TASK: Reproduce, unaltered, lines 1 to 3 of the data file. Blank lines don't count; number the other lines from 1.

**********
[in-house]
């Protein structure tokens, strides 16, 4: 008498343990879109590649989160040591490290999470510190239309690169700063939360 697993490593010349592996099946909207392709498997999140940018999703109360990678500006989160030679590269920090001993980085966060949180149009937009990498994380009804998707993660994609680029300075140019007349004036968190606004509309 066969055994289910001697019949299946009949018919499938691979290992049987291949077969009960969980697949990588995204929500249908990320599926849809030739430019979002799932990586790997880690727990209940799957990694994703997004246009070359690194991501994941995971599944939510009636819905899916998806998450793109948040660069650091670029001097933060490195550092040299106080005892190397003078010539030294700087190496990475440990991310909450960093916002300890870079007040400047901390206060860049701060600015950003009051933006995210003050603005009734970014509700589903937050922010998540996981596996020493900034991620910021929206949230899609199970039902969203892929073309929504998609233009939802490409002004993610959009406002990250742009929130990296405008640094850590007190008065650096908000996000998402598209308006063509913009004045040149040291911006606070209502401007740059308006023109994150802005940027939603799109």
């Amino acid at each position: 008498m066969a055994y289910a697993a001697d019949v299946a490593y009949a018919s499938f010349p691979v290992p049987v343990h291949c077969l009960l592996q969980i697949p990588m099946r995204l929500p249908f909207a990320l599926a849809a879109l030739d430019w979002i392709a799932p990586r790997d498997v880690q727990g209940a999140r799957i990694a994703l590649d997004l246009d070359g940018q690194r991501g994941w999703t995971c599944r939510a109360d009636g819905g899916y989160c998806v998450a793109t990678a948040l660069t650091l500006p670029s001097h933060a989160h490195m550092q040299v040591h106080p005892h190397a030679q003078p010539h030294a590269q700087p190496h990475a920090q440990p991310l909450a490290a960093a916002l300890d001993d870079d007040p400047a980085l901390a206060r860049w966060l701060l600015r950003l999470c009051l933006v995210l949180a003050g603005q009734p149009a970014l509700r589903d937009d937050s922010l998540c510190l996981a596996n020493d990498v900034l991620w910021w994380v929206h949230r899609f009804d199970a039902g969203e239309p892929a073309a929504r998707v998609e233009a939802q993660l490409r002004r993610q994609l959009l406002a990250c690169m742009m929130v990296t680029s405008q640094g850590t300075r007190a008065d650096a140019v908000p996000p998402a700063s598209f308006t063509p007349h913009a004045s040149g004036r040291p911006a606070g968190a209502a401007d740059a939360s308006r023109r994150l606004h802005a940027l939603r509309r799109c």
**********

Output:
[in-house]
């Protein structure tokens, strides 16, 4: 008498343990879109590649989160040591490290999470510190239309690169700063939360 697993490593010349592996099946909207392709498997999140940018999703109360990678500006989160030679590269920090001993980085966060949180149009937009990498994380009804998707993660994609680029300075140019007349004036968190606004509309 066969055994289910001697019949299946009949018919499938691979290992049987291949077969009960969980697949990588995204929500249908990320599926849809030739430019979002799932990586790997880690727990209940799957990694994703997004246009070359690194991501994941995971599944939510009636819905899916998806998450793109948040660069650091670029001097933060490195550092040299106080005892190397003078010539030294700087190496990475440990991310909450960093916002300890870079007040400047901390206060860049701060600015950003009051933006995210003050603005009734970014509700589903937050922010998540996981596996020493900034991620910021929206949230899609199970039902969203892929073309929504998609233009939802490409002004993610959009406002990250742009929130990296405008640094850590007190008065650096908000996000998402598209308006063509913009004045040149040291911006606070209502401007740059308006023109994150802005940027939603799109």
């Amino acid at each position: 008498m066969a055994y289910a697993a001697d019949v299946a490593y009949a018919s499938f010349p691979v290992p049987v343990h291949c077969l009960l592996q969980i697949p990588m099946r995204l929500p249908f909207a990320l599926a849809a879109l030739d430019w979002i392709a799932p990586r790997d498997v880690q727990g209940a999140r799957i990694a994703l590649d997004l246009d070359g940018q690194r991501g994941w999703t995971c599944r939510a109360d009636g819905g899916y989160c998806v998450a793109t990678a948040l660069t650091l500006p670029s001097h933060a989160h490195m550092q040299v040591h106080p005892h190397a030679q003078p010539h030294a590269q700087p190496h990475a920090q440990p991310l909450a490290a960093a916002l300890d001993d870079d007040p400047a980085l901390a206060r860049w966060l701060l600015r950003l999470c009051l933006v995210l949180a003050g603005q009734p149009a970014l509700r589903d937009d937050s922010l998540c510190l996981a596996n020493d990498v900034l991620w910021w994380v929206h949230r899609f009804d199970a039902g969203e239309p892929a073309a929504r998707v998609e233009a939802q993660l490409r002004r993610q994609l959009l406002a990250c690169m742009m929130v990296t680029s405008q640094g850590t300075r007190a008065d650096a140019v908000p996000p998402a700063s598209f308006t063509p007349h913009a004045s040149g004036r040291p911006a606070g968190a209502a401007d740059a939360s308006r023109r994150l606004h802005a940027l939603r509309r799109c």